His bones are full of the sin of his youth, which shall lie down with him in the dust.
Expositors differ in their exposition of a text in which so material a word as "the sin" is supplied by our translators. "His bones are full of the sin of his youth, which shall lie down with him in the dust" — the italicised words not occurring in the original. The Vulgate version is in favour of ours, "His bones are full of the sins of his youth"; while the Septuagint has it, "His bones are full of his youth"; in accordance with which rendering, Gesenius and others take the passage to mean, full of vigour, so that the man is cut off in his physical prime. Dr. Good's reading is, "His secret sins shall follow his bones, yea, they shall press upon him in the dust." Others take the literal Hebrew, "His bones are full of secret things," to refer to the hidden, long-cherished faults of his life — the corrupt habits secretly indulged, which would "adhere to him, leaving a withering influence on his whole system in advancing years." "His secret lusts would work his certain ruin," the effect being that which, as a popular commentator says, is so often seen, when vices corrupt the very physical frame, and where the results are seen far on in future life. In this sense be the text accepted here. Graphic, after the manner of the man, is Dr. South's picture of the old age that comes to wail upon what he calls a "great and worshipful sinner," who for many years together has had the reputation of eating well and doing ill. "It comes (as it ought to do to a person of such quality) attended with a long train and retinue of rheums, coughs, catarrhs, and dropsies, together with many painful girds and achings, which are at least called the gout. How does such a one go about, or is carried rather, with his body bending inward, his head shaking, and his eyes always watering (instead of weeping) for the sins of his ill-spent youth: In a word, old age seizes upon such a person like fire upon a rotten house; it was rotten before, and must have fallen of itself, so that it is no more but one ruin preventing another." Virtue, we are admonished, is a friend and a help to nature; but it is vice and luxury that destroy it, and the diseases of intemperance are the natural product of the sins of intemperance. "Chastity makes no work for a chirurgeon, nor ever ends in rottenness of bones." Whereas, sin is the fruitful parent of distempers, and ill lives occasion good physicians.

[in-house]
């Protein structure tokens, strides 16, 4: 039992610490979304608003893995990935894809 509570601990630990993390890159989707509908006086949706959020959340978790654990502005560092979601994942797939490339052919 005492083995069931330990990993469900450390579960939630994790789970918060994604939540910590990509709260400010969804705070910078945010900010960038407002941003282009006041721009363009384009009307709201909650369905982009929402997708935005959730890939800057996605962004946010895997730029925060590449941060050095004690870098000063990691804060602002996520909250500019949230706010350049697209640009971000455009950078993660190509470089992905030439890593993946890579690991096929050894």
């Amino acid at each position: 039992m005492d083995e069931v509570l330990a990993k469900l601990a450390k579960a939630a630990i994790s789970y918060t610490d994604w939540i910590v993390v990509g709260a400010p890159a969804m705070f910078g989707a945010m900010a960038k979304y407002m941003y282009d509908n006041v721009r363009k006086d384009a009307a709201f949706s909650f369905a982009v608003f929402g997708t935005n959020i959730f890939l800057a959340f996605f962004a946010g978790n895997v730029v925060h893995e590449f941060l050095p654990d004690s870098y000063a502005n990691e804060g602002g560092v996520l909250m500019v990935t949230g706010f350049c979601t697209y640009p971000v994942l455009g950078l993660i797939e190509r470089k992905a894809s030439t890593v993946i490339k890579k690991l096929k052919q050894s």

Parallel VersesKJV: His bones are full of the sin of his youth, which shall lie down with him in the dust.